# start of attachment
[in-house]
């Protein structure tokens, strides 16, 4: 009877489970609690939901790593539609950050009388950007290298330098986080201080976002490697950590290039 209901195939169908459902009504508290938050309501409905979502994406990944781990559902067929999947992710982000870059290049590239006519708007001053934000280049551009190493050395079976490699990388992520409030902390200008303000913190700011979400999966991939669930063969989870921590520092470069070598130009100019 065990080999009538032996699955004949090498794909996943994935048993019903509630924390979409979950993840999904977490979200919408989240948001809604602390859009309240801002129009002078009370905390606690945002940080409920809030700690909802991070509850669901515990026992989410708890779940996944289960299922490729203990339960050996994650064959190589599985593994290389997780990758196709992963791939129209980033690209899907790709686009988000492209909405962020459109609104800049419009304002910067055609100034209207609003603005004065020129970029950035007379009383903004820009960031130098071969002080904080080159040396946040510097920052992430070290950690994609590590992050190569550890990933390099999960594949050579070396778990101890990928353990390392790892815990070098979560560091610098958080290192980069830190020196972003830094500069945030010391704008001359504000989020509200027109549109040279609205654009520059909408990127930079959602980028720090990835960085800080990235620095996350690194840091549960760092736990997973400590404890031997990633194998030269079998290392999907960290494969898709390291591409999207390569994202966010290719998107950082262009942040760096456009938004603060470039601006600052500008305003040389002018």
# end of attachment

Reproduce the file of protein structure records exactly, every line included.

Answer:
[in-house]
């Protein structure tokens, strides 16, 4: 009877489970609690939901790593539609950050009388950007290298330098986080201080976002490697950590290039 209901195939169908459902009504508290938050309501409905979502994406990944781990559902067929999947992710982000870059290049590239006519708007001053934000280049551009190493050395079976490699990388992520409030902390200008303000913190700011979400999966991939669930063969989870921590520092470069070598130009100019 065990080999009538032996699955004949090498794909996943994935048993019903509630924390979409979950993840999904977490979200919408989240948001809604602390859009309240801002129009002078009370905390606690945002940080409920809030700690909802991070509850669901515990026992989410708890779940996944289960299922490729203990339960050996994650064959190589599985593994290389997780990758196709992963791939129209980033690209899907790709686009988000492209909405962020459109609104800049419009304002910067055609100034209207609003603005004065020129970029950035007379009383903004820009960031130098071969002080904080080159040396946040510097920052992430070290950690994609590590992050190569550890990933390099999960594949050579070396778990101890990928353990390392790892815990070098979560560091610098958080290192980069830190020196972003830094500069945030010391704008001359504000989020509200027109549109040279609205654009520059909408990127930079959602980028720090990835960085800080990235620095996350690194840091549960760092736990997973400590404890031997990633194998030269079998290392999907960290494969898709390291591409999207390569994202966010290719998107950082262009942040760096456009938004603060470039601006600052500008305003040389002018």